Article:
Krill contains the omega-3 fatty acids docosahexaenoic acid (DHA), eicosapentaenoic acid (EPA) and the phospholipid phosphatidylcholine. Dr. Markus Lipp, senior director, food standards at USP, told Nutraceuticals World the decision to revise the standards associated with krill oil and the other aforementioned ingredients were specific and multifaceted.
This is the USP’s second attempt at a monograph for krill oil. “Our first proposal was in December 2010, and during the public comment period, we received a lot of feedback from our stakeholders that aimed at further strengthening our proposed standards through improved tests for identification and quantitation of phospholipids in krill oil—which is where the omega 3 fatty acids are largely present,” he explained. “As such, the phospholipids are the focus of much research on purported health benefits of krill oil and are considered the valuable component, so this was valuable and welcome information that we needed to address. In our new proposal, we are advancing a method using nuclear magnetic resonance (NMR) to better determine the profile of the phospholipids present—helping to ensure the quality overall and also specifically addressing concerns about adulteration of krill oil, which has been reported as being a concern in the marketplace.”
With regard to stevia, USP felt a revised monograph proposal would provide a more simplified approach for separating and measuring all nine glycosides present in the stevia leaf. (USP also has a monograph for high purity Rebaudioside A, the first stevia-based sweetener widely used in the U.S. and Europe.) Dr. Lipp said USP’s newly proposed revision is a further enhancement of its existing standard for steviol glycosides, which helps to better separate and measure more accurately all of the glycosides present on the stevia leaf. “Some FCC users have told us that our original method was presenting some challenges in their laboratories in terms of insufficient separation and equipment degradation—which we are confident we rectified (but again, encourage users to try in their laboratories and provide us with feedback during the comment period),” he said.
The revised caffeine monograph currently offered for public comment includes a more discriminating liquid chromatography test for both identity and quantitative determination of the purity of caffeine content. “For caffeine, this was a situation where we saw an opportunity for our standard to be modernized to ensure it is up-to-date in terms of technology and other elements,” he commented. “We review all of our standards periodically for these purposes, and given recent attention to caffeine levels in energy and other drinks, it is especially applicable today.”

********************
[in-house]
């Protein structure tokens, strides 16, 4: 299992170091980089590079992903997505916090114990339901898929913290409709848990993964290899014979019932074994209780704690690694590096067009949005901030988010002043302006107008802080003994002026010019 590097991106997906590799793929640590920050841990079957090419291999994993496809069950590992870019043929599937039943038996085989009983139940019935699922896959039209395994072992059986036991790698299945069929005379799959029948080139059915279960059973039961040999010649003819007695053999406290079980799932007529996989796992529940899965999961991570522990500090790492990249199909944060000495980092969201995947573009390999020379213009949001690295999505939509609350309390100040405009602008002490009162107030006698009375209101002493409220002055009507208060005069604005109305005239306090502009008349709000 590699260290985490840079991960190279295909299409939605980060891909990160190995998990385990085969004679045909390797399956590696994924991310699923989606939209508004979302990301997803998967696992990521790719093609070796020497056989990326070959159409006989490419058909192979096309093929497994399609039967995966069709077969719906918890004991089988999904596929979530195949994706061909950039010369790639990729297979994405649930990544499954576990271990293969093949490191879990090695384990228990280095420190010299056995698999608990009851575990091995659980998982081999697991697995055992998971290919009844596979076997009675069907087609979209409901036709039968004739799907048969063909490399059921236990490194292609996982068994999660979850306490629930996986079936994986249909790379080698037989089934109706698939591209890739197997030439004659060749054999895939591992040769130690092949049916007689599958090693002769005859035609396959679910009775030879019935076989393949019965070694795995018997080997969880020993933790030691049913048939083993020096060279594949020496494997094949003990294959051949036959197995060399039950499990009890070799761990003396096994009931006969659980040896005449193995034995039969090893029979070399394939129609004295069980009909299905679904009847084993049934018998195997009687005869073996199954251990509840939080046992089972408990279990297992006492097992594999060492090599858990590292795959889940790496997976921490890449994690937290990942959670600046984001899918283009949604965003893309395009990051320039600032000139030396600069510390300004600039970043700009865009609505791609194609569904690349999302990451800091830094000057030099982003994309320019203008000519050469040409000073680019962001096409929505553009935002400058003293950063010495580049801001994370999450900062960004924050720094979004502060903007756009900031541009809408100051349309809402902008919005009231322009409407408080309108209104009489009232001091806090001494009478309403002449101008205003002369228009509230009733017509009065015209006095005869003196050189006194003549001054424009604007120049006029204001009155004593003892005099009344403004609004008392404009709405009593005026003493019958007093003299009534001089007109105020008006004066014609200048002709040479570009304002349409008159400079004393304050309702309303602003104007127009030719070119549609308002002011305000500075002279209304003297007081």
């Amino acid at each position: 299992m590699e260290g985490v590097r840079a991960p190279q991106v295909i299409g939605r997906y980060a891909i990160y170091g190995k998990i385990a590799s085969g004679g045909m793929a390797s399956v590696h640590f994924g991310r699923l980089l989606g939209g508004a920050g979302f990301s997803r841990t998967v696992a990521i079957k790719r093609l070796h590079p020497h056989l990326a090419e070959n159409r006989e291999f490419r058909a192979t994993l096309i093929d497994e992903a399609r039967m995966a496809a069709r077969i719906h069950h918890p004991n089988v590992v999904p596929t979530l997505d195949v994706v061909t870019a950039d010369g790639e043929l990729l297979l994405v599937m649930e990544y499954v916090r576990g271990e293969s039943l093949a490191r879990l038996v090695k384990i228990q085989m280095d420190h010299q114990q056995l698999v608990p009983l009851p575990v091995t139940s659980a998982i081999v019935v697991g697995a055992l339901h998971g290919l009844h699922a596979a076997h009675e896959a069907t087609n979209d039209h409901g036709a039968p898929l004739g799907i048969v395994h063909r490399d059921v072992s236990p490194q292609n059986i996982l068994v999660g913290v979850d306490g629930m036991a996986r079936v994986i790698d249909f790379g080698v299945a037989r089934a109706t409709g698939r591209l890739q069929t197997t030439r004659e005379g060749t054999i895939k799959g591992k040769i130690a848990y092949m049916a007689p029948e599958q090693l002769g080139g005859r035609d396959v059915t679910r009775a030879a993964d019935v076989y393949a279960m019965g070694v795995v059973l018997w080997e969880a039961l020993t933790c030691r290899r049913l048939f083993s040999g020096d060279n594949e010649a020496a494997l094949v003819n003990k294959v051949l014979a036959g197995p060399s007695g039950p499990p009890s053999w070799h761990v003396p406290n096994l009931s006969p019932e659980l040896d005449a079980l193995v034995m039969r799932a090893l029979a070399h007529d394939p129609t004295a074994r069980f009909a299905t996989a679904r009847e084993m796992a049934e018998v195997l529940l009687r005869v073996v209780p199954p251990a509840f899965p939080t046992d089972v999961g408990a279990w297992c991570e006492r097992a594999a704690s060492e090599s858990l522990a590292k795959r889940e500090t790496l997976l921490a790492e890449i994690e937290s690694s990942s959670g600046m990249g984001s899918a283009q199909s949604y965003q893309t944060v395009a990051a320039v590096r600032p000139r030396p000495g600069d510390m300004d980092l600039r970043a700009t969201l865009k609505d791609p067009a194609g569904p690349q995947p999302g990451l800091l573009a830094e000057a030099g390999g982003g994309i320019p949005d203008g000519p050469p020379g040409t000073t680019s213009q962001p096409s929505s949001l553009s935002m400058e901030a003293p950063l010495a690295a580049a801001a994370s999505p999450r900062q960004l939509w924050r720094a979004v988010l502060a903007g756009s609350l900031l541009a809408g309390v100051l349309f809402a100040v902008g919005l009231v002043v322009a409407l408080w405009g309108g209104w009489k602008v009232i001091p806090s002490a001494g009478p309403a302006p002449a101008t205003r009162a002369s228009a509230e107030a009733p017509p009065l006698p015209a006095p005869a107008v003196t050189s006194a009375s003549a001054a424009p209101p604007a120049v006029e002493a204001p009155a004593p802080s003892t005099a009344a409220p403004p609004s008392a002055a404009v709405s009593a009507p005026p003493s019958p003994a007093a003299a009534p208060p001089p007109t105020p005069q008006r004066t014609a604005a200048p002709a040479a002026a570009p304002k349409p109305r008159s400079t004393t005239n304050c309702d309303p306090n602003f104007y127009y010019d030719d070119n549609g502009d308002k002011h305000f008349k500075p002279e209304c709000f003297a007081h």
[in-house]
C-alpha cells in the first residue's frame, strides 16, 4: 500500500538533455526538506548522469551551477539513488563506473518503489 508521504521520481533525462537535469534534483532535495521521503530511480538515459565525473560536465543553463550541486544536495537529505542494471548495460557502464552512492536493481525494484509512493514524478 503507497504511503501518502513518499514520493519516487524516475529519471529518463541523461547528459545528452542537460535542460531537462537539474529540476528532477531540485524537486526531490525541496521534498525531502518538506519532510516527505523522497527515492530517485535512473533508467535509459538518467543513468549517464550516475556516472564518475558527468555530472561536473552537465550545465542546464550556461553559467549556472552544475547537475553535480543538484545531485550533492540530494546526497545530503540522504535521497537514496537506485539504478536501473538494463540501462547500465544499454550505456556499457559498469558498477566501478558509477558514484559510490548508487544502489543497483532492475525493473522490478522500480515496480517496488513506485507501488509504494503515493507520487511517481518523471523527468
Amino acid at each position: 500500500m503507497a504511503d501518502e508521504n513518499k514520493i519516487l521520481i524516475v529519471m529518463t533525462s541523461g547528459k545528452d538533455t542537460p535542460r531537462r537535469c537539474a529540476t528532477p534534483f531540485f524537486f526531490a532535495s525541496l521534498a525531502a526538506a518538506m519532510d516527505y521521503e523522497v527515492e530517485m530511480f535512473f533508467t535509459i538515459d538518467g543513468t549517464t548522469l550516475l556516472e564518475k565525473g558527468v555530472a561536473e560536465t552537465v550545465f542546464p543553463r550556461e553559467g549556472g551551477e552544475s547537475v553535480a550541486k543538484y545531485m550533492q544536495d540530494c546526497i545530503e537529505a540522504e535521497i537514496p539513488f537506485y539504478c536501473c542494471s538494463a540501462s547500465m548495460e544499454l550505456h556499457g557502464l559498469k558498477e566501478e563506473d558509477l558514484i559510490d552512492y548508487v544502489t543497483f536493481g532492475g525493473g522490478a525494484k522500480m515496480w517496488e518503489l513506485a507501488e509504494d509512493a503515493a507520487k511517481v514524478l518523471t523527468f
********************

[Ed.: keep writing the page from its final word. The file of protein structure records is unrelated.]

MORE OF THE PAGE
Dr. Lipp believes that the proposals were “sound” and “very strong,” however, public comments are an essential part of the fine-tuning process. “Legitimate concerns have been raised during this period, sometimes leading us back to the drawing board,” he said. “Ultimately, the end-product is an even better standard. At this point, we can’t predict the nature of the comments we’ll receive during the 90-day public vetting, but we very much value what we receive and encourage comments and firmly believe that through engaging the public through our Food Chemicals Codex Forum we are poised to produce the best standards possible at this time.”
“Ensuring the quality of the food ingredients that make up so much of our global food supply is not only part of responsible business practice, but is critical to the health of consumers,” said V. Srini Srinivasan, PhD, executive vice president of global science and standards at USP. “Public standards defining the identity, quality and purity of ingredients incorporated into finished products can be an important resource for manufacturers as they source ingredients from suppliers around the world, offering some assurance that they are receiving the ingredients they expect by providing public specifications to which they can be compared. While important for all ingredients, it is especially crucial for high-value ingredients, including those linked to health benefits such as krill oil and so-called natural ingredients such as stevia, which manufacturers and consumers pay a premium for and are in high public demand. We invite comment on the new proposals to allow us to develop robust public standards that are valuable to all parties.”
The proposed standards are available for public review for a 90-day comment period, which closes March 31, 2013. Food manufacturers, ingredient suppliers and other interested parties are encouraged to comment on these proposals, which are contained in the most recent FCC Forum.